chapter 5: giving the straw dog a real bone

by kye on May 21, 2010

It’s said that the sage treats all nature as straw dogs. This sounds at first as though the sage treats nature with contempt. Not so.

A straw dog in ancient China was a sacrificial object. It was treated with utmost reverence before its sacrifice. But once it was sacrificed its time was over. It was no longer treated as something alive. It might then be gathered up by the fuel gatherers. When its time was over, it was over.

So the text actually invites me to treat everything in nature–human beings included–with great reverence while they are alive. (And not reverence as merely a feeling: reverence as something active, which actually gives the highest I have to give.) But the invitation is a challenging one at its core. It requires me to recognize that we, just like the rest of this whole precious-cargo, insanely beautiful world, are not permanent.

If I really take that impermanence seriously, it only deepens my reverence and cherishing of all nature–including myself and other human beings–rather than making it contemptible. We have so little time. And when our time on earth is over, it’s over.

I don’t think this means that we should forget those we’ve cared about after their deaths. The fuel gatherers don’t forget the straw dogs–they use what’s left, for fuel.

It’s in our nature to continue to love what we love. A cat or dog will mourn a lost loved companion and we’re no less than that.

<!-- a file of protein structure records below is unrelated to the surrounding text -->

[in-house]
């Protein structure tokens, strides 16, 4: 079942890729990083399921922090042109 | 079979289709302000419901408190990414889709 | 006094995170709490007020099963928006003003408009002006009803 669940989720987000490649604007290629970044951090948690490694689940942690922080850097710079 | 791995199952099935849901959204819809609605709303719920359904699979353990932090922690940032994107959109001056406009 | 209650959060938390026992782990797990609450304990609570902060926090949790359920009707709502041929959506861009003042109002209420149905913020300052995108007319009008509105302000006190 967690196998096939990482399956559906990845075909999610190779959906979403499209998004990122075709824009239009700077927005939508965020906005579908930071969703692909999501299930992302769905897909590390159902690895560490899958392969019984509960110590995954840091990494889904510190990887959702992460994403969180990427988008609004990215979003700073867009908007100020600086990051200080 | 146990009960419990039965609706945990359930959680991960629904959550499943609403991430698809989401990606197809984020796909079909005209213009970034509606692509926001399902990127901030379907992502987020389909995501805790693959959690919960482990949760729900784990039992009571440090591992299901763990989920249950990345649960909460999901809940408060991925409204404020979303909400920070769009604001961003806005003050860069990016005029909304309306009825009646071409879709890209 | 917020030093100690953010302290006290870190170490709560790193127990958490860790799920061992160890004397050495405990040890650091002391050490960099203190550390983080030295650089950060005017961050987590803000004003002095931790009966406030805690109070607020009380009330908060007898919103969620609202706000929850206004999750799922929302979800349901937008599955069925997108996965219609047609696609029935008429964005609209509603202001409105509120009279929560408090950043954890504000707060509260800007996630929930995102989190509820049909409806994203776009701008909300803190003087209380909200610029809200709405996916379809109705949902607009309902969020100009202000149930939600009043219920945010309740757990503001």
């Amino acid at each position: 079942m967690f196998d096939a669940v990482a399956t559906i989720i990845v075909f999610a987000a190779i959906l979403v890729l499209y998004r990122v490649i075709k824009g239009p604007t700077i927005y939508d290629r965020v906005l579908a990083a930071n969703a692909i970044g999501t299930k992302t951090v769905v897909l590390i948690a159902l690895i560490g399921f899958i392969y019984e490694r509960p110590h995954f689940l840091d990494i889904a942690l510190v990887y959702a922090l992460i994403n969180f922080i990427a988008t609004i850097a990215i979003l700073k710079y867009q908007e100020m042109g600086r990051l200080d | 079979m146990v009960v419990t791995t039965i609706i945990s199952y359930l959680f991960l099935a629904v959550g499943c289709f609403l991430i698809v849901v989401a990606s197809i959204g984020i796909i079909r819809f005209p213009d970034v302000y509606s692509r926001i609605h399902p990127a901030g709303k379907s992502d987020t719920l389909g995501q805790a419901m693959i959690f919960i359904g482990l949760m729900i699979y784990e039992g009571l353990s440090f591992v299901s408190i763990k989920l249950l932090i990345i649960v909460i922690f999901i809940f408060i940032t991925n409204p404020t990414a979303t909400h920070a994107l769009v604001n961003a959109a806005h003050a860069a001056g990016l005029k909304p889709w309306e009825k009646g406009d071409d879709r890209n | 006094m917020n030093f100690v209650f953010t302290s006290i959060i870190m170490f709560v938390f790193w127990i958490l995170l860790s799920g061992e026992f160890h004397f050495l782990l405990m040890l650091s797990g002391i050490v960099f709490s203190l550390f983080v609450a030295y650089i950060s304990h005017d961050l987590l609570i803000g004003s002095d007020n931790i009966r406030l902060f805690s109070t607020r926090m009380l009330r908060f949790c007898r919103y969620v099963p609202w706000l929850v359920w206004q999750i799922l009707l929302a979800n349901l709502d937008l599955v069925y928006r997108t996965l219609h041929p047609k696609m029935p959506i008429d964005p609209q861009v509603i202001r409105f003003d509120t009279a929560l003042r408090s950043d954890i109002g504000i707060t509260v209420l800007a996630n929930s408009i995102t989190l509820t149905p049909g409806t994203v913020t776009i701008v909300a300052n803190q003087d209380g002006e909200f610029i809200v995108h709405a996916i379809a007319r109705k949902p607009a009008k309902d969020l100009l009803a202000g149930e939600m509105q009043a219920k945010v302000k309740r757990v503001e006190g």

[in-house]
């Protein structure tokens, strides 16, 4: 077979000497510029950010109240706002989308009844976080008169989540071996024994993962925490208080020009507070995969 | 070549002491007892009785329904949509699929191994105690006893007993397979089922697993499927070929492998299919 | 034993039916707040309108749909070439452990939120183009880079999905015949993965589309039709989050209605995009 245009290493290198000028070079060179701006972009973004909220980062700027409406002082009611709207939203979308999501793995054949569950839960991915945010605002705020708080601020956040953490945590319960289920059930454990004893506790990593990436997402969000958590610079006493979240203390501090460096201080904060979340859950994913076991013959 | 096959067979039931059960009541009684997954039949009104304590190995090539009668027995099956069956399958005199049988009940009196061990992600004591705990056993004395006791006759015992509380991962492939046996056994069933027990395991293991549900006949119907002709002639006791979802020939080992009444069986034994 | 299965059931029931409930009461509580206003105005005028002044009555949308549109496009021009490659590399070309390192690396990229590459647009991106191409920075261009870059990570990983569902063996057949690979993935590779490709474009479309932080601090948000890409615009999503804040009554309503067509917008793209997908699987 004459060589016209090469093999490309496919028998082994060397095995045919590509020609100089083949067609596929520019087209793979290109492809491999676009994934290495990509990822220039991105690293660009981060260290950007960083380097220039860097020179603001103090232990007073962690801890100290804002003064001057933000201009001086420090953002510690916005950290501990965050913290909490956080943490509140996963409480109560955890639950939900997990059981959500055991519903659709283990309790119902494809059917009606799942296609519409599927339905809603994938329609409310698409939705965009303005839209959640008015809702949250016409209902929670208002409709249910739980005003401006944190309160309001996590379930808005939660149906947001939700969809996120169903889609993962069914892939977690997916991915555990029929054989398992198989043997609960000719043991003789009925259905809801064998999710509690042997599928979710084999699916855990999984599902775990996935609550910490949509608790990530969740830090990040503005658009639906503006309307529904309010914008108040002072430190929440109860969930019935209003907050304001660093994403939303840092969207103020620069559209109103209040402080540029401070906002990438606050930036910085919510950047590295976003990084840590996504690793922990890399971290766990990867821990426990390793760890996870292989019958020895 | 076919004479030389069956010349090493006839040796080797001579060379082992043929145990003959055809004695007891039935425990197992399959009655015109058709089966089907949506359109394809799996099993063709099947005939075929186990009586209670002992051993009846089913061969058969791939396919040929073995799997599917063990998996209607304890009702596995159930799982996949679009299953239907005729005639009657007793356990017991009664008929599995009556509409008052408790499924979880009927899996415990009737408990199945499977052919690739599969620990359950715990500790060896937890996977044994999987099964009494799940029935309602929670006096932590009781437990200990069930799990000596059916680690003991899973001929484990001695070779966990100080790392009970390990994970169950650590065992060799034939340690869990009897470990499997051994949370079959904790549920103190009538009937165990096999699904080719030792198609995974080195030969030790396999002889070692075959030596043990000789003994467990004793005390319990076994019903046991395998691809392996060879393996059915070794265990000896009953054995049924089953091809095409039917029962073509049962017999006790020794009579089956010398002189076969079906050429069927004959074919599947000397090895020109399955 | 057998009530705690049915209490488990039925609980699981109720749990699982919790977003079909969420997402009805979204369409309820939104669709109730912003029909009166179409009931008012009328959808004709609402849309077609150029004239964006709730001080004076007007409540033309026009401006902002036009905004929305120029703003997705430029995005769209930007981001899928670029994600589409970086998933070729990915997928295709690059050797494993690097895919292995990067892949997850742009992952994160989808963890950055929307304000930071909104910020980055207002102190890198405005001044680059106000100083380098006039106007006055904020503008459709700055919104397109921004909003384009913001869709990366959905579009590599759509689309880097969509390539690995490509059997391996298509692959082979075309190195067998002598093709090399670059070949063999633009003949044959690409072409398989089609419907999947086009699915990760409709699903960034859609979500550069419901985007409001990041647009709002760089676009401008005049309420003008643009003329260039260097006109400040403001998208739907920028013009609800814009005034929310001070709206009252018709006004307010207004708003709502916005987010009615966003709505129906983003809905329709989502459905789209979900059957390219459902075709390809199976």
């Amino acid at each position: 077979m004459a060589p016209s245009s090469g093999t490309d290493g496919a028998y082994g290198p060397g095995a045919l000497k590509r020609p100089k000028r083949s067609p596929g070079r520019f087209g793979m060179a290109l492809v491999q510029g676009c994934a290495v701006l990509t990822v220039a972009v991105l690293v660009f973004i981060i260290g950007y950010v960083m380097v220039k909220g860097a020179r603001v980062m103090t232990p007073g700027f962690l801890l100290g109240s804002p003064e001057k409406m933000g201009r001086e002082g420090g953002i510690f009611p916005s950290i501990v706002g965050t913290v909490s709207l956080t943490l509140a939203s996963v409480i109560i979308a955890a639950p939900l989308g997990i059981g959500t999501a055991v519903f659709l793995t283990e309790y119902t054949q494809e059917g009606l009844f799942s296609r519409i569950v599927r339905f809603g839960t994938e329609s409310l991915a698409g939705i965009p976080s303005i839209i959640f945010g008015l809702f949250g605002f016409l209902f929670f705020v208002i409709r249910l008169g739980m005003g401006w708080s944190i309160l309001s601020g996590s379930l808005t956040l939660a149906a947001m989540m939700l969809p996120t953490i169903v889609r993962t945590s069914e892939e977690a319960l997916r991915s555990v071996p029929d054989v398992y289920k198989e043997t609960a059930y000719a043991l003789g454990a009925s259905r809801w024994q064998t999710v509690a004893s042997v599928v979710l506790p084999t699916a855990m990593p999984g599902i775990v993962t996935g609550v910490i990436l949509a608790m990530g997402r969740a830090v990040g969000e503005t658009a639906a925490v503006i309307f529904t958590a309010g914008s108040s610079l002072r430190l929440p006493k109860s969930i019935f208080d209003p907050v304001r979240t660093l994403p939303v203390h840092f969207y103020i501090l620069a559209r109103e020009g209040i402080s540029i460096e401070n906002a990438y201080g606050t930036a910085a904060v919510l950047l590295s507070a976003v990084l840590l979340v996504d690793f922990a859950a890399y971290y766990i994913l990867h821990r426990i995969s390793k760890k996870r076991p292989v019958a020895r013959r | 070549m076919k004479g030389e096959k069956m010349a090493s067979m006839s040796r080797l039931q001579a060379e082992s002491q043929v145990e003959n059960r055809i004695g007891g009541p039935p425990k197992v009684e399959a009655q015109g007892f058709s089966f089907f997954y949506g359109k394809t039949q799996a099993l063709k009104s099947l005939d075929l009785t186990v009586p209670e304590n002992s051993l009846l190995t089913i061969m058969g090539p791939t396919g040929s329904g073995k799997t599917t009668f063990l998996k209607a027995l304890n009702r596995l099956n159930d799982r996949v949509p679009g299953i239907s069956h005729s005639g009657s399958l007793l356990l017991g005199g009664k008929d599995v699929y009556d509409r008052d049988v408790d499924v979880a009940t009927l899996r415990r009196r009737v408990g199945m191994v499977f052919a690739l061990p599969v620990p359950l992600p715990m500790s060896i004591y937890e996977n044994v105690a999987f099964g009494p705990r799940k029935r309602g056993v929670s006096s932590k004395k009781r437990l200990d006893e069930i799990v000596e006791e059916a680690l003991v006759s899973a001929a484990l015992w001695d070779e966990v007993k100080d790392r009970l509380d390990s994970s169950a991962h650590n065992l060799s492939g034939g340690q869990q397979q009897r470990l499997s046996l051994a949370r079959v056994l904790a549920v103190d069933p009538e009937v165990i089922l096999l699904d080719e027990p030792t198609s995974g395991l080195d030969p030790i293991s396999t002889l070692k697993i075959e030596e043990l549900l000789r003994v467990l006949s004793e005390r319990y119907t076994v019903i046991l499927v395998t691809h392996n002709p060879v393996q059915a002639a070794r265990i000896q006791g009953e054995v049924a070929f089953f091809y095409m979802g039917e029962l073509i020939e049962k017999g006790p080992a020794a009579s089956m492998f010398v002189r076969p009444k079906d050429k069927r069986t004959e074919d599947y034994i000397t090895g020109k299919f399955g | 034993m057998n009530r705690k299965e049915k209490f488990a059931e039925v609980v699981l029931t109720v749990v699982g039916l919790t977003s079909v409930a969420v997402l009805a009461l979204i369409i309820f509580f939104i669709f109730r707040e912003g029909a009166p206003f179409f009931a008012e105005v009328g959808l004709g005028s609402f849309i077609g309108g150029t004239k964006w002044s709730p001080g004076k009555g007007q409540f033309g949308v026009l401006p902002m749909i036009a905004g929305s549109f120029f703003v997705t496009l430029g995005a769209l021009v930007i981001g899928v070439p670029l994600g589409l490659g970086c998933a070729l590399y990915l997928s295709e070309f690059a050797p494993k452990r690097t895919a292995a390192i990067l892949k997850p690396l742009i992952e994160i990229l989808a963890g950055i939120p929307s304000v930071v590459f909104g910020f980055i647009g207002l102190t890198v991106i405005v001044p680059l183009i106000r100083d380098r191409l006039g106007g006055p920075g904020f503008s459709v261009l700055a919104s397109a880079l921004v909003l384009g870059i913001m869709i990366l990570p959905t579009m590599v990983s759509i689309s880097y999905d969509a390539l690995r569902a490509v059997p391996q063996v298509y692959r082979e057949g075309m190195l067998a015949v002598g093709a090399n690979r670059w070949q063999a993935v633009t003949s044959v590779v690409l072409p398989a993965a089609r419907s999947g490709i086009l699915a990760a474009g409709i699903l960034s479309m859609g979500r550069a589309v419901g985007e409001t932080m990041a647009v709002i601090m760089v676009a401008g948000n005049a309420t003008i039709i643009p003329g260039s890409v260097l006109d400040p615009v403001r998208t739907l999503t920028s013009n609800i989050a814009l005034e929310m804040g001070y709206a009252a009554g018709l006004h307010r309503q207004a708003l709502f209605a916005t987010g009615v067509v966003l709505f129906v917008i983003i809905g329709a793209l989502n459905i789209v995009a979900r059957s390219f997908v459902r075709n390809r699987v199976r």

What’s here is simply an invitation to accept impermanence as basic: an invitation to love what we love with all our hearts as the creatures we are, to know that now is what we have, and to lay down our own lives when our time is over.

Coming from here is very different than relating to others as a ‘good’ person doing ‘good’ things.  That’s an obligation which grows out of an abstraction about what I ‘should’ do.

But if I embrace the way of the world, how can I do anything but cherish the new mockingbird I saw last night singing his first songs? –then my heart just does what it does, without thinking of  ’good’ or ‘bad’.  It’s in this sense, that the sage is ‘inhumane’, if ‘humane’ is seen as a kind of ‘being good’ that is put on like your best clothes. That’s sentiment. The sage is not sentimental, but reverent.

Now if I feel for what reverence needs in order to be alive in me, I find my way back to the quiet again. Reverence needs a quiet space. Quiet makes room for it to express itself as a living impulse, instead of dead sentiment.

heaven and earth are not sentimental
seeing all creatures as straw dogs
the sage isn’t sentimental either
treating everyone as straw dogs

the empty space between heaven and earth
is like a flute from which our breath produces music
because of its very hollowness–
or like a straw with which our breath can feed air to the fire

that emptiness is never exhausted
the more it works, the more comes forth

now, many words–those fill up the silence
those lead to exhaustion
many words make it hard to hold fast to the center
to the inexhaustible emptiness within

— Kye Nelson: translation and commentary on Lao Tzu’s Tao Te Ching

Comments?  Burning questions? Leave them here

This post was written as part of the tao together project.  Would you like to join us?

©2010 Kye Nelson

Previous post:

Next post: